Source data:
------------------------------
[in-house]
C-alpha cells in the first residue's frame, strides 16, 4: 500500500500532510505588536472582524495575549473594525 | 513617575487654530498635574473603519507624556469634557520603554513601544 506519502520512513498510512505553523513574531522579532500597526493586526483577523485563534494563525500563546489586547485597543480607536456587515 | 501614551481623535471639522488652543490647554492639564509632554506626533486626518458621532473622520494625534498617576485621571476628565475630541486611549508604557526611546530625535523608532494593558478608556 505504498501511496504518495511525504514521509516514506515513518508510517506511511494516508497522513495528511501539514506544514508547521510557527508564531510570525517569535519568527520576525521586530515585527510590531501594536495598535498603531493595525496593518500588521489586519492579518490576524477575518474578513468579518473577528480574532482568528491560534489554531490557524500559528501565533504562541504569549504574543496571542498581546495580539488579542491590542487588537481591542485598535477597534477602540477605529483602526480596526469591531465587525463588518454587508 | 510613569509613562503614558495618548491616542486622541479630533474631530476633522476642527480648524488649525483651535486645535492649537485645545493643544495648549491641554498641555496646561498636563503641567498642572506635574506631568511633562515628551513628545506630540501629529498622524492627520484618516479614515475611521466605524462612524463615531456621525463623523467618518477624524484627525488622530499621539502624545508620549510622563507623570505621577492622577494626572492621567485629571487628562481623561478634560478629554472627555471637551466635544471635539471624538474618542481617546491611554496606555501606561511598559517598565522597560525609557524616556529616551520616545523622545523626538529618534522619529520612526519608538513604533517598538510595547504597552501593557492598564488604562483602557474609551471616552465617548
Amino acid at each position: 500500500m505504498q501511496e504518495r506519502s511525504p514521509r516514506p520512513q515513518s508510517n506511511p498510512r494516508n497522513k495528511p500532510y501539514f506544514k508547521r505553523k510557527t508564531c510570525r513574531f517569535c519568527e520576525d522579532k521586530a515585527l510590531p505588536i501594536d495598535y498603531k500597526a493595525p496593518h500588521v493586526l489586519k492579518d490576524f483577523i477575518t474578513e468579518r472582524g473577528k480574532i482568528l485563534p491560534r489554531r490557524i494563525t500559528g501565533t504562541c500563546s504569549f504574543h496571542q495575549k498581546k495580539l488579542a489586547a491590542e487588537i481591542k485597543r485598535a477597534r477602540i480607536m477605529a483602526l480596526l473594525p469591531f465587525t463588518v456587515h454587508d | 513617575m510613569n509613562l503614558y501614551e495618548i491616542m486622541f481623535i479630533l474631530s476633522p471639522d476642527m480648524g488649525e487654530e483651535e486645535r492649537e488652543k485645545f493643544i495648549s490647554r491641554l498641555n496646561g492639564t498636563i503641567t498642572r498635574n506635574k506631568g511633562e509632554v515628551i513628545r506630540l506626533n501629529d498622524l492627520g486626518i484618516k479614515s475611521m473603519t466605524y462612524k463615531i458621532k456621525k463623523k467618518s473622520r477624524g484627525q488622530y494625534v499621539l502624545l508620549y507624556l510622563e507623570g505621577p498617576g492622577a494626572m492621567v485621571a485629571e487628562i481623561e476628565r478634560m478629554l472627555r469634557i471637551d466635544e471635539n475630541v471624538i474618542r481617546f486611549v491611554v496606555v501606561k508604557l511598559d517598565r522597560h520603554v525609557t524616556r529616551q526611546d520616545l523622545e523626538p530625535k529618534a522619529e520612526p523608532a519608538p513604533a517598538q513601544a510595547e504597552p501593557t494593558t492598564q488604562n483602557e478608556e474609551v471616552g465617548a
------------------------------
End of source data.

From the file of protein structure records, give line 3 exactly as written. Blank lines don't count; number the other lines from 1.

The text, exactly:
Amino acid at each position: 500500500m505504498q501511496e504518495r506519502s511525504p514521509r516514506p520512513q515513518s508510517n506511511p498510512r494516508n497522513k495528511p500532510y501539514f506544514k508547521r505553523k510557527t508564531c510570525r513574531f517569535c519568527e520576525d522579532k521586530a515585527l510590531p505588536i501594536d495598535y498603531k500597526a493595525p496593518h500588521v493586526l489586519k492579518d490576524f483577523i477575518t474578513e468579518r472582524g473577528k480574532i482568528l485563534p491560534r489554531r490557524i494563525t500559528g501565533t504562541c500563546s504569549f504574543h496571542q495575549k498581546k495580539l488579542a489586547a491590542e487588537i481591542k485597543r485598535a477597534r477602540i480607536m477605529a483602526l480596526l473594525p469591531f465587525t463588518v456587515h454587508d | 513617575m510613569n509613562l503614558y501614551e495618548i491616542m486622541f481623535i479630533l474631530s476633522p471639522d476642527m480648524g488649525e487654530e483651535e486645535r492649537e488652543k485645545f493643544i495648549s490647554r491641554l498641555n496646561g492639564t498636563i503641567t498642572r498635574n506635574k506631568g511633562e509632554v515628551i513628545r506630540l506626533n501629529d498622524l492627520g486626518i484618516k479614515s475611521m473603519t466605524y462612524k463615531i458621532k456621525k463623523k467618518s473622520r477624524g484627525q488622530y494625534v499621539l502624545l508620549y507624556l510622563e507623570g505621577p498617576g492622577a494626572m492621567v485621571a485629571e487628562i481623561e476628565r478634560m478629554l472627555r469634557i471637551d466635544e471635539n475630541v471624538i474618542r481617546f486611549v491611554v496606555v501606561k508604557l511598559d517598565r522597560h520603554v525609557t524616556r529616551q526611546d520616545l523622545e523626538p530625535k529618534a522619529e520612526p523608532a519608538p513604533a517598538q513601544a510595547e504597552p501593557t494593558t492598564q488604562n483602557e478608556e474609551v471616552g465617548a